Enlisting symmetry to protect quantum states from disruptions
Symmetry permeates nature, from the radial symmetry of flowers to the left-right symmetry of the human body. As such, it provides a natural way of classifying objects by grouping those that share the same symmetry. This is particularly useful for describing transitions between phases of matter. For example, liquid and gas phases have translational symmetry, meaning the arrangement of molecules doesn't change regardless of the direction from which they are observed. On the other hand, the density of atoms in a solid phase is not continuously the same—thus translational symmetry is broken.
In quantum mechanics, symmetry describes more than just the patterns that matter takes—it is used to classify the nature of quantum states. These states can be entangled, exhibiting peculiar connections that cannot be explained without the use of quantum physics. For some entangled states, the symmetry of these connections can offer a kind of protection against disruptions.
Here, the word protection indicates that the system is robust against non-symmetry breaking changes. Like an island in the middle of an ocean, there is not a direct road leading to a symmetry-protected phase or state. This means that the only way to access the state is to change the symmetry itself. Physicists are interested in exploring these classes of protected states because building a useful quantum device requires its building blocks to be robust against outside disturbances that may interfere with device operations.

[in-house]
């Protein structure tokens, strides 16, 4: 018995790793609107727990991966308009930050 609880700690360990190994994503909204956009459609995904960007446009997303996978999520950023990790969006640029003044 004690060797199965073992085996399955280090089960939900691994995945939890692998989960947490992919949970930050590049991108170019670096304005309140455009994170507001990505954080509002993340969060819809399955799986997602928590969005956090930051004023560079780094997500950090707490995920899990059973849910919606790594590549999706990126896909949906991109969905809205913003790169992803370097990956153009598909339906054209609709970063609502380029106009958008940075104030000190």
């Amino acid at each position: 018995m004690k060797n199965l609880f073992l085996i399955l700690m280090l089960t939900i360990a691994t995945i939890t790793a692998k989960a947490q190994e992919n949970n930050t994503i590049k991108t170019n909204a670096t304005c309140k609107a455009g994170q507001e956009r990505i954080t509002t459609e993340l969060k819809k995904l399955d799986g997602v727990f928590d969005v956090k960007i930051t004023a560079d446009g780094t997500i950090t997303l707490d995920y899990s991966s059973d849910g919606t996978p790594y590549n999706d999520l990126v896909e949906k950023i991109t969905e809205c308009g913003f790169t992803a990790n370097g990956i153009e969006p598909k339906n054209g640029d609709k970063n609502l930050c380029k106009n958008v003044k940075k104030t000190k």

Recently, JQI researchers under the direction of Christopher Monroe have used trapped atomic ions to construct a system that could potentially support a type of symmetry-protected quantum state. For this research they used a three-state system, called a qutrit, and demonstrated a proof-of-principle experiment for manipulating and controlling multiple qutrits. The result appeared in Physical Review X, an online open-access journal, and is the first demonstration of using multiple interacting qutrits for doing quantum information operations and quantum simulation of the behavior of real materials.
To date, almost all of the work in quantum information science has focused on manipulating "qubits," or so-called spin-1/2 particles that consist of just two energy levels. In quantum mechanics, multilevel systems are analogous to the concept of "spin," where the number of energy levels corresponds to the number of possible states of spin. This group has used ion spins to explore a variety of topics, such as the physics of quantum magnetism and the transmission speed of quantum information across a spin-crystal. Increasingly, there is interest in moving beyond spin-½ to control and simulations of higher order spin systems, where the laws of symmetry can be radically altered. "One complication of spin-1 materials is that the added complexity of the levels often makes these systems much more difficult to model or understand. Thus, performing experiments in these higher [spin] dimensional systems may yield insight into difficult-to-calculate problems, and also give theorists some guidance on modeling such systems, " explains Jake Smith, a graduate student in Monroe's lab and author on the paper.